The European Union has finalized its first ever regulations of heavy automobile CO2 emissions, thus wrapping up the current generation of climate laws. Overall emissions from heavy vehicles are to be cut by 30% by the end of 2030 with a 15% benchmark as a stepping stone in 2025. Producers that will not comply with the rules will face an “emissions premium” fine. Following the lead of Japan and the United States, the new regulations are Brussels’ first try at regulating heavy automobiles.
Europe has been reliant on fuel efficiency standards prior to finalizing this new set of laws. Negotiators compromised on the initial proposal by the European Commission of 15% and 30%. The EU Parliament had lobbied for targets of 20% and 35% while the EU member states supported the Commission’s figures. With this new set of laws, the new target will become binding but it will be revisited in 2022 when MEPs and clean mobility advocates will push for a more ambitious number. So far, the new regulations have been embraced even by the strictest proponents of environmental regulations such as the Netherlands.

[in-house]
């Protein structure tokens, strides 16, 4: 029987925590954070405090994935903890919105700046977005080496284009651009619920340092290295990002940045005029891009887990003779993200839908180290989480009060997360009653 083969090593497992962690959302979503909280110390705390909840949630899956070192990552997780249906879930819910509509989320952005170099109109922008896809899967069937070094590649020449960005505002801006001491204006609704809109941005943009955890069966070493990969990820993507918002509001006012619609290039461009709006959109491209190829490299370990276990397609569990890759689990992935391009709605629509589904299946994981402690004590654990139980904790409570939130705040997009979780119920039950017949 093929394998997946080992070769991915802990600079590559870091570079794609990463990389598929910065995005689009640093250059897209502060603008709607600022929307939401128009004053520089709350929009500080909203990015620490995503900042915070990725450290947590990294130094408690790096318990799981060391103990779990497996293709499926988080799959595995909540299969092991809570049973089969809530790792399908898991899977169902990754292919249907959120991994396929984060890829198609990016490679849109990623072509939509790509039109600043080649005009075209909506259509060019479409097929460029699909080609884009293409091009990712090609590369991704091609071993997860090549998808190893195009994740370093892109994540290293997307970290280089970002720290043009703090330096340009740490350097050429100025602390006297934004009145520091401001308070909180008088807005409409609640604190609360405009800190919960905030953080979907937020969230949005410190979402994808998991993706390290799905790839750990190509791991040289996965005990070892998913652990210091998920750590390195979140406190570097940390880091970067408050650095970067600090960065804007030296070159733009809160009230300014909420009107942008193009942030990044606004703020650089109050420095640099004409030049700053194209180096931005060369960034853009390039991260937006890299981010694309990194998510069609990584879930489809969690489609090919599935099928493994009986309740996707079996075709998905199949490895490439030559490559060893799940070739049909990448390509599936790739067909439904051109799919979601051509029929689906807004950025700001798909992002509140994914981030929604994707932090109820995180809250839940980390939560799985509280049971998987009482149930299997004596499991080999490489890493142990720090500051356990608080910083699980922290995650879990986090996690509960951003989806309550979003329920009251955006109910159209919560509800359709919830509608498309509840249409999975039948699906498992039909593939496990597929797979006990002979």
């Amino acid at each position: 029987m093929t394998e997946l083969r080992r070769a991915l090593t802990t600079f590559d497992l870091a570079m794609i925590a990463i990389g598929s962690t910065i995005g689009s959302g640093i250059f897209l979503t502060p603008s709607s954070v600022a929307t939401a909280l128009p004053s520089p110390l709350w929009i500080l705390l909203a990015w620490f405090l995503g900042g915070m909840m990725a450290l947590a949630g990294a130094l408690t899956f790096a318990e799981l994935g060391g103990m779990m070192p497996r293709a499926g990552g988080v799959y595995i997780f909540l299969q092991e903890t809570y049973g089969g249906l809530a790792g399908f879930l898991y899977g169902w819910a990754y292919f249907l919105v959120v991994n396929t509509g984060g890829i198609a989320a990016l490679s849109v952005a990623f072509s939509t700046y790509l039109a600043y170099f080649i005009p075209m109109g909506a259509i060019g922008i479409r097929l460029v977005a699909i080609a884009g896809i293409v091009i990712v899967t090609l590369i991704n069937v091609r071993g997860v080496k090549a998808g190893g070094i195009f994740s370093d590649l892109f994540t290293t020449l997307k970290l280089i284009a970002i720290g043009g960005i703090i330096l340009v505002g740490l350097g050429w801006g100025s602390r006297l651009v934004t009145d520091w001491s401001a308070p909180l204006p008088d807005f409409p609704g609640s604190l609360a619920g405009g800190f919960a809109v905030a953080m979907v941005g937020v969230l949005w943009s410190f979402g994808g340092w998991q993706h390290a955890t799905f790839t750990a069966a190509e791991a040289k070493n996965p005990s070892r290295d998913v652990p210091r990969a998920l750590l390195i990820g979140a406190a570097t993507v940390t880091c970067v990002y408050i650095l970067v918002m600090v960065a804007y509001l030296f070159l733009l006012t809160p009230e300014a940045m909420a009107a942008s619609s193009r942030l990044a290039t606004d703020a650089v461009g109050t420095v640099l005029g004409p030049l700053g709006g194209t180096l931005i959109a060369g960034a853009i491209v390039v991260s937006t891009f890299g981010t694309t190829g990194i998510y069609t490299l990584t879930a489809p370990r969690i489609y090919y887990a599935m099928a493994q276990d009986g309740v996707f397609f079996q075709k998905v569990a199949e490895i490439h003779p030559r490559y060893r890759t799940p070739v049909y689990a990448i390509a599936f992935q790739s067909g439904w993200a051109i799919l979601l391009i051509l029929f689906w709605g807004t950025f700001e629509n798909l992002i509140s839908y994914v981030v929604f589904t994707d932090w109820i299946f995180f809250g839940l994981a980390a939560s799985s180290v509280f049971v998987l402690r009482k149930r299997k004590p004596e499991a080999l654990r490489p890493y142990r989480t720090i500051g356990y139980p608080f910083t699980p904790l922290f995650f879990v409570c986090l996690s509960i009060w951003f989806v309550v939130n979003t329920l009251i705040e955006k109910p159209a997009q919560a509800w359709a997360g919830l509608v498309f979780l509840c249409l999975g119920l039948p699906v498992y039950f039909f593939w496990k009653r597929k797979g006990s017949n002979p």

However, the European Association of Auto Suppliers warned that it would “be difficult to achieve the targets at this highly-challenging level for all actors involved”, adding that legislation has to look at trailers and synthetic fuels. The European Automobile Manufacturers Association (ACEA) reiterated its concerns as well, denouncing the targets for being too ambitious, and calling upon the member states “to urgently step up their efforts to roll-out the infrastructure required for charging and refuelling the alternatively-powered trucks which will need to be sold en masse if these targets are to be met.” A few countries, mostly in Central and Eastern Europe, had threatened to only comply with the overall CO2 regulations if the sales goals were decreased.